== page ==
How to Ensure That Your Broader Impact and Broadening Participation Plans Have IMPACT.


NSF-BIO held a Virtual Office Hour on November 18th on the topic of “How to Ensure That Your Broader Impact and Broadening Participation Plans Have IMPACT” that was very well attended. We had a special guest speaker for this Office Hour, Dr. Susan Renoe from the NSF-supported Center for Advancing Research Impact in Society (ARIS).   

ARIS works with scientists to help them engage in activities that have meaningful and long-term impact in their communities and society. The center offers strategies for building capacity, growing partnerships, and leveraging existing resources to enhance the impact of individual and institutional efforts to benefit society.

Broader Impacts is a merit review criterion of every proposal to the National Science Foundation. There is a diversity of ways to achieve effective Broader Impacts. A few of the resources offered by ARIS include how to create a public engagement plan, Broader Impacts webinars held by ARIS, and a Broader Impact Wizard.

The slides and recordings from the Office Hour are available on the Office Hours part of the MCB Blog.

Upcoming Virtual Office Hours: Mid-CAREER Advancement Solicitation


Join us Monday, December 14th from 1pm-2pm EST for DEB’s next Virtual Office Hour. Program Officers will provide an introduction to the new cross-directorate Mid-Career Advancement (MCA) program (NSF 21-516). The MCA offers an opportunity for scientists and engineers at the Associate Professor rank (or equivalent) to substantively enhance and advance their research program through synergistic and mutually beneficial partnerships, typically at an institution other than their home institution. Projects that envision new insights on existing problems or identify new but related problems previously inaccessible without new methodology or expertise from other fields are encouraged. Representatives from each of the participating directorates will be available for questions.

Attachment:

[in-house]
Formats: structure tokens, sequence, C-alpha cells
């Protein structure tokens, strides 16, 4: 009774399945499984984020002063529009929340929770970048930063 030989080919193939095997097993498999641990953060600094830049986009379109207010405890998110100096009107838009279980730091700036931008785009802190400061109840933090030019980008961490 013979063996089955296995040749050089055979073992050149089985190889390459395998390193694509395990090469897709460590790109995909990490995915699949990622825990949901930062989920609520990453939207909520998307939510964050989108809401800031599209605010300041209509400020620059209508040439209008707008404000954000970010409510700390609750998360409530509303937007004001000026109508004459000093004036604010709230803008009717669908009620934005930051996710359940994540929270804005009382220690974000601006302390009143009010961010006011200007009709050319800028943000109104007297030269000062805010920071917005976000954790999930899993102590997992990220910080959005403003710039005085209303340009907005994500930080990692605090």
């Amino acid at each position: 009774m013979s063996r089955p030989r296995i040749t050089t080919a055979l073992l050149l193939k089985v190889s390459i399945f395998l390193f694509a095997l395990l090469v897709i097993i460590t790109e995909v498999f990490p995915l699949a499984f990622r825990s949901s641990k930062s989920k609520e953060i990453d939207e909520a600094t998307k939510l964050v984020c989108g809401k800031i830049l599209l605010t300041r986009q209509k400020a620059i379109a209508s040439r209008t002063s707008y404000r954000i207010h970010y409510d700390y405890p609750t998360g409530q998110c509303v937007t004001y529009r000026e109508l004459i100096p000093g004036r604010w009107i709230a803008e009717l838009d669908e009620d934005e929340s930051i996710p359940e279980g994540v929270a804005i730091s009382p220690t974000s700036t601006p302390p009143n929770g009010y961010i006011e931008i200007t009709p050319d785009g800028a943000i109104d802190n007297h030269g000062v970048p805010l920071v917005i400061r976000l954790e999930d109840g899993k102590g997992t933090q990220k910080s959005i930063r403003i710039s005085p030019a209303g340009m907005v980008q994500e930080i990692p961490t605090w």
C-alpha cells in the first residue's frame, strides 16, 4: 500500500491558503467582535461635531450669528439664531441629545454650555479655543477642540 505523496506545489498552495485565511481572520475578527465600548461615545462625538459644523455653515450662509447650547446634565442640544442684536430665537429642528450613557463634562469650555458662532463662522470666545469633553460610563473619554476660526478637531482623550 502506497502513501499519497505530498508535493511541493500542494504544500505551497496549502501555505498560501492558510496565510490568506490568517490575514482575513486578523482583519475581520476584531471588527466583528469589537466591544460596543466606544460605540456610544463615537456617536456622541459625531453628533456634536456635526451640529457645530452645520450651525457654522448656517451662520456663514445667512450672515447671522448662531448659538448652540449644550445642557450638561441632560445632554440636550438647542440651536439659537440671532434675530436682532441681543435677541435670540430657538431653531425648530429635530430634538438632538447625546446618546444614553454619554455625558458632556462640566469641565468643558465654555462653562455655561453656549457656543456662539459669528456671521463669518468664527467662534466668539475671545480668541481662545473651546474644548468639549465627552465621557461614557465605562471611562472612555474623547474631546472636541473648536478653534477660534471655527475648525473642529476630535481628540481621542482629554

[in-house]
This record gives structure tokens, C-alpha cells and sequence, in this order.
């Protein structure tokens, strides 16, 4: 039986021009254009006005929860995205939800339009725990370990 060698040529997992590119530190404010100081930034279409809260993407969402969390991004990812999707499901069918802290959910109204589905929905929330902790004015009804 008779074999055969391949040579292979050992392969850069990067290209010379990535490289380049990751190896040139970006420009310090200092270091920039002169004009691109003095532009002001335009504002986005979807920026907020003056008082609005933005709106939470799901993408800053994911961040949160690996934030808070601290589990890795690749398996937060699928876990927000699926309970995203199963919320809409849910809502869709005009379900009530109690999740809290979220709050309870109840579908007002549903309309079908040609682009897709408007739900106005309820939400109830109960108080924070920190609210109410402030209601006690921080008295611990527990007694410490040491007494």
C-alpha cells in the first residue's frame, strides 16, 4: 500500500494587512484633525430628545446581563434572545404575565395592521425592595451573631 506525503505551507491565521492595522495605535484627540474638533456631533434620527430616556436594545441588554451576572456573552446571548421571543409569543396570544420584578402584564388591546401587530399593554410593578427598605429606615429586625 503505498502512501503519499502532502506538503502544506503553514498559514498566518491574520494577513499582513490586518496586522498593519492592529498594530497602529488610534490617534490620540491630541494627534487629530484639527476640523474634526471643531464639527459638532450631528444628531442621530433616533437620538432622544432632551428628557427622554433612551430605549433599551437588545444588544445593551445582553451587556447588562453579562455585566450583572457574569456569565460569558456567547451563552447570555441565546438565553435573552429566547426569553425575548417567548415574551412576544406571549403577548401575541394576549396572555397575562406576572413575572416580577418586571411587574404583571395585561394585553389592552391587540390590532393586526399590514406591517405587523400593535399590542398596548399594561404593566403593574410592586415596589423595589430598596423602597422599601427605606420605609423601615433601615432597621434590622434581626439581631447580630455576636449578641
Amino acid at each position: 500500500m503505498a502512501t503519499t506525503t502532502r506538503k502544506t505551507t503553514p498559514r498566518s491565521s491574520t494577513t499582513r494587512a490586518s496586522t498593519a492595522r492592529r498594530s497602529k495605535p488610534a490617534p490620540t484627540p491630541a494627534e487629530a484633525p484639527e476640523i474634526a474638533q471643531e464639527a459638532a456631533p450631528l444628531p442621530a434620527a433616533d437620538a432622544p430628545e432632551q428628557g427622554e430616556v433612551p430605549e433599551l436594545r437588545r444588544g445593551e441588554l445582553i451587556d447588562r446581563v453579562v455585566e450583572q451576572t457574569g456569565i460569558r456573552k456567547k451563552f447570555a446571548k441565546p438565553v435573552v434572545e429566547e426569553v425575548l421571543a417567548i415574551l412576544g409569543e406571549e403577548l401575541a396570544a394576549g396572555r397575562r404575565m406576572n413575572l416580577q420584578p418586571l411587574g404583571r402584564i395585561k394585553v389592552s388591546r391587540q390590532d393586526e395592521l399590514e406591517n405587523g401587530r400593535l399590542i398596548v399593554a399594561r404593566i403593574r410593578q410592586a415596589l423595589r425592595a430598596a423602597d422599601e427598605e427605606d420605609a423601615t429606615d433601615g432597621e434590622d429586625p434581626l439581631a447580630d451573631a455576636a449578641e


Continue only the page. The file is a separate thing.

Please use the registration link below to participate. Upcoming DEB Virtual Office Hours are announced ahead of time on DEBrief, so sign up for blog notifications for reminders.

REGISTER HERE

If you can’t make it to this or any future office hours, don’t worry! Come back to the blog, as we will be posting a recap and the presentation slides.  As always, our Virtual Office Hours will happen on the second Monday of every month from 1pm-2pm EST. Below is a list of upcoming dates and topics (subject to change), so be sure to add them to your calendars!

Upcoming Office Hours and Topics:

December 14: Mid-Career Advancement Solicitation

January 11:  Update on Rules of Life

February 10: How to prepare a great budget (note special time 2-3 pm Wednesday Feb. 10)

March 8: Beginning Investigators

April 12: How to write a great proposal

May 10: CAREER Solicitation

Join BIO Program Officers for a Webinar on the Biology Integration Institutes Solicitation


On Tuesday, December 8, 2020 the Directorate of Biological Sciences (BIO) will host a webinar with information regarding the Biology Integration Institutes (BII) funding opportunity (NSF 20-601). We will begin at 1:00 PM EST with a presentation followed by a Q&A session.

To participate, Save the Date on your calendar, and please click the link below to join the webinar: https://nsf.zoomgov.com/j/1603208549?pwd=S0lDSlpkd2hpZVVJdnVGYVFNdUhYUT09

FastLane Review Score Options